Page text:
The process of text analytics in conTEXT starts by collecting information from the web. conTEXT utilizes standard information access methods and protocols such as RSS/ATOM feeds, SPARQL endpoints and REST APIs as well as customized crawlers for WordPress and Blogger to build a corpus of information relevant for a certain user. The assembled text corpus is then processed by Natural Language Processing (NLP) services (currently FOX and DBpedia-Spotlight) which link unstructured information sources to the Linked Open Data cloud through DBpedia. The processed corpus is then further enriched by de-referencing the  DBpedia URIs as well as  matching with pre-defined natural-language patterns for DBpedia predicates (BOA patterns). The processed data can also be joined with other existing corpora in a text analytics mashup. The creation of analytics mashups requires dealing with the heterogeneity of different corpora as well as the heterogeneity of different NLP services utilized for annotation. conTEXT employs NIF (NLP Interchange Format) to deal with this heterogeneity. The processed, enriched and possibly mixed results are presented to users using different views for exploration and visualization of the data. Additionally, conTEXT provides an annotation refinement user interface based on the RDFa Content Editor (RDFaCE) to enable users to revise the annotated results. User-refined annotations are sent back to the NLP services as feedback for the purpose of learning in the system.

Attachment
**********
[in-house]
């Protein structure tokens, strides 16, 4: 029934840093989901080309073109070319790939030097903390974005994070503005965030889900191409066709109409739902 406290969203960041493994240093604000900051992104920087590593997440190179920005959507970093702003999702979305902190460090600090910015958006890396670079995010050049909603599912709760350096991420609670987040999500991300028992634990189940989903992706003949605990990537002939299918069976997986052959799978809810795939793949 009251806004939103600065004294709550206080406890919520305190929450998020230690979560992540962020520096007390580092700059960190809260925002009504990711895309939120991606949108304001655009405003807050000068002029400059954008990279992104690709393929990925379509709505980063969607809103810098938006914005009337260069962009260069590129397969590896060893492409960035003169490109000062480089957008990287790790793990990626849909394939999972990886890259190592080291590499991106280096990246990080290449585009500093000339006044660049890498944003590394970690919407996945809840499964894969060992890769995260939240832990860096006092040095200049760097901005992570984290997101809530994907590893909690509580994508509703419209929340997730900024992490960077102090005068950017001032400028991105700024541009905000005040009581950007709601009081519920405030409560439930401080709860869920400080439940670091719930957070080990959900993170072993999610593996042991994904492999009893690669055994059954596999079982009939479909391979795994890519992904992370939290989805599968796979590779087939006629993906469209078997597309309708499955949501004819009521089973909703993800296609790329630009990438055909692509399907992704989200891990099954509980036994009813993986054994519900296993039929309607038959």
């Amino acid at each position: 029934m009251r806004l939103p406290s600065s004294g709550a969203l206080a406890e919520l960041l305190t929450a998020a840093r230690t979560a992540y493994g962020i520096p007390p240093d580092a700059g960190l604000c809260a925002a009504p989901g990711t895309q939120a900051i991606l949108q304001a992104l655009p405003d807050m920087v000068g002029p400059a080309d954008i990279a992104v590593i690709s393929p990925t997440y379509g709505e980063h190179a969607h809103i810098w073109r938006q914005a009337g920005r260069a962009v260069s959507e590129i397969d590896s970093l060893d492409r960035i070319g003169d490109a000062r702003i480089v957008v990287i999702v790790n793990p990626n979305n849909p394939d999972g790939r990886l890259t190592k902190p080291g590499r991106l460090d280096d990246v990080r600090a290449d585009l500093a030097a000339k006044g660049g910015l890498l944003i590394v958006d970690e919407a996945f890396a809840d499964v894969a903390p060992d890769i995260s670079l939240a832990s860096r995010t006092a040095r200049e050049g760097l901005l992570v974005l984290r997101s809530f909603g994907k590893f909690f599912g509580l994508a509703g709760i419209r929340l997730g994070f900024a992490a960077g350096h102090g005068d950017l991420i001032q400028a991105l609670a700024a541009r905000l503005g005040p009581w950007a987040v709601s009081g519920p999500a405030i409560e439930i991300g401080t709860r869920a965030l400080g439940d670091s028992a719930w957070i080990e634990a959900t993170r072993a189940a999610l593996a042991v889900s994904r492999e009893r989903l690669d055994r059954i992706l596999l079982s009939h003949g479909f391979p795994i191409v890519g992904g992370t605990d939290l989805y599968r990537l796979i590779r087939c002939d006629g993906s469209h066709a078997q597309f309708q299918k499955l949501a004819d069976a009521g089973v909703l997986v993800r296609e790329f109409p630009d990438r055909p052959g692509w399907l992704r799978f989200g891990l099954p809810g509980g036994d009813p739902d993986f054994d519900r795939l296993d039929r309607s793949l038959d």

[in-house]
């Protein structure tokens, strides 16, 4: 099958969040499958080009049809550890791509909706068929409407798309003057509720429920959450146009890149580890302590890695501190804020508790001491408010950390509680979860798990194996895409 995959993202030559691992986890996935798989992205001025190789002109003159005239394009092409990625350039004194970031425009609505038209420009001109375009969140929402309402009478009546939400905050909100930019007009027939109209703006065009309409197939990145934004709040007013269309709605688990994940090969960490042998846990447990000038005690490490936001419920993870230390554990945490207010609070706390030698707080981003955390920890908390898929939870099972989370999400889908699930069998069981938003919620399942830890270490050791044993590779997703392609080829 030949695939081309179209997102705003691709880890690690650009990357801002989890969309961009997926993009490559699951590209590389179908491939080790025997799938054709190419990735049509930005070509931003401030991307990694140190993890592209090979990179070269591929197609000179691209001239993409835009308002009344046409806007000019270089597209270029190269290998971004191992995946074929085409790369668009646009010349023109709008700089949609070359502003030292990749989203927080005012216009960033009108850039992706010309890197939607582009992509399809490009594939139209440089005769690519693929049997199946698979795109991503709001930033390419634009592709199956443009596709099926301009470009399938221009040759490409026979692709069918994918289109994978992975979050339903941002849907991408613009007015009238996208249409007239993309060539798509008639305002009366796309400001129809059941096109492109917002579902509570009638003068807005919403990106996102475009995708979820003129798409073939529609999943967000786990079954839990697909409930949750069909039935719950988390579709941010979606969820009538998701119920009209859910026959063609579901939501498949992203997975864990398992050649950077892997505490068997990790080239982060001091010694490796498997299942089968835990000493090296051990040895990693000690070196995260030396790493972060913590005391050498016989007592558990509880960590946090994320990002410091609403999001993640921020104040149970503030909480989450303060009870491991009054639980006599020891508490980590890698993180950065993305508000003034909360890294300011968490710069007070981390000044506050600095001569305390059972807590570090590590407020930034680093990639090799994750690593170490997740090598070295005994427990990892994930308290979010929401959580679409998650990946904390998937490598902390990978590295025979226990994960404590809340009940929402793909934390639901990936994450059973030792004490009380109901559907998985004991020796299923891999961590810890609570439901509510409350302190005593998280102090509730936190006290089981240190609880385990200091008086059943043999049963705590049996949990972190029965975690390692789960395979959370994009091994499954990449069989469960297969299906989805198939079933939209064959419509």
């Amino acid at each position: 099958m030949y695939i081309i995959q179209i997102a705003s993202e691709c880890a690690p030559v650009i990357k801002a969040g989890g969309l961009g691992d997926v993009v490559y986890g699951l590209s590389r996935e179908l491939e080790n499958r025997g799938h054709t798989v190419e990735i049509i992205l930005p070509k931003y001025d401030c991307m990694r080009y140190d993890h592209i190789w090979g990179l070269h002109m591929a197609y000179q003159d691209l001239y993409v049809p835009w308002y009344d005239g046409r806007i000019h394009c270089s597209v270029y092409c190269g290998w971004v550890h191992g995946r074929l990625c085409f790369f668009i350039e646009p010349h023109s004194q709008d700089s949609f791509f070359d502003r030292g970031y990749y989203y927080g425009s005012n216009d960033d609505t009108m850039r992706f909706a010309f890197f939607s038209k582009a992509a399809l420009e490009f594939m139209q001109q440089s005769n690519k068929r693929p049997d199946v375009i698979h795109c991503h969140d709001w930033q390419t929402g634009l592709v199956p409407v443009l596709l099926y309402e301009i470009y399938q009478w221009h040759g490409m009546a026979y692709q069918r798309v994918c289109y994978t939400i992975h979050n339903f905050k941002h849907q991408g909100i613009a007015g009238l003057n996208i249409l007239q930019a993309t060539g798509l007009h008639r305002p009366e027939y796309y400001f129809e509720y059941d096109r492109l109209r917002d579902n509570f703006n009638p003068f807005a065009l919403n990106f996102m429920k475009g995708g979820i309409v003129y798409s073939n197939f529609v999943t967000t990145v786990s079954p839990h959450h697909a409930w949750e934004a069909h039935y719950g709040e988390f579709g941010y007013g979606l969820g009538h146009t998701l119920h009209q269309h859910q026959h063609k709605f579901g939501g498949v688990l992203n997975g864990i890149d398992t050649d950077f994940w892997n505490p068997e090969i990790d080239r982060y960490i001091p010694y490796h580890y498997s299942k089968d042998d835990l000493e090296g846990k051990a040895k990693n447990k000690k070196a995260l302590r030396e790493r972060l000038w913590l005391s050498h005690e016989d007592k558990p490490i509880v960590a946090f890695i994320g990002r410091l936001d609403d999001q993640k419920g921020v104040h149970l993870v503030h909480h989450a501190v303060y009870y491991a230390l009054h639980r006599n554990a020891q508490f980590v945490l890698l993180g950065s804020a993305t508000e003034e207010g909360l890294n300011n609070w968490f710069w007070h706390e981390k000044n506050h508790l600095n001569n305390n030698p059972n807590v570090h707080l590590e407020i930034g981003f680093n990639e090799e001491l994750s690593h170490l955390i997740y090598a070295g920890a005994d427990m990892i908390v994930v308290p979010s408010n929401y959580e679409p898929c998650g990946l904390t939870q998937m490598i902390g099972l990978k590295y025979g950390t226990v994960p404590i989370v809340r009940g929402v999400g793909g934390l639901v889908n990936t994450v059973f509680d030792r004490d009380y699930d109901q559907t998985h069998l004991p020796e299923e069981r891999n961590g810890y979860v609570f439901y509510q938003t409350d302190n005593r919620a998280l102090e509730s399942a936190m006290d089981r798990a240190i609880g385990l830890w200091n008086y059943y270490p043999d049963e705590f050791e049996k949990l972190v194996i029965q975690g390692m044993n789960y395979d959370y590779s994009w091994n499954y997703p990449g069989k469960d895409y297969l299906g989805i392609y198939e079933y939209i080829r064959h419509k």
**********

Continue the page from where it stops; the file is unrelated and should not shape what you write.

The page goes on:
For more information on conTEXT visit:


December 9, 2013 - 4:24 pm by NatanaelArndt - No comments »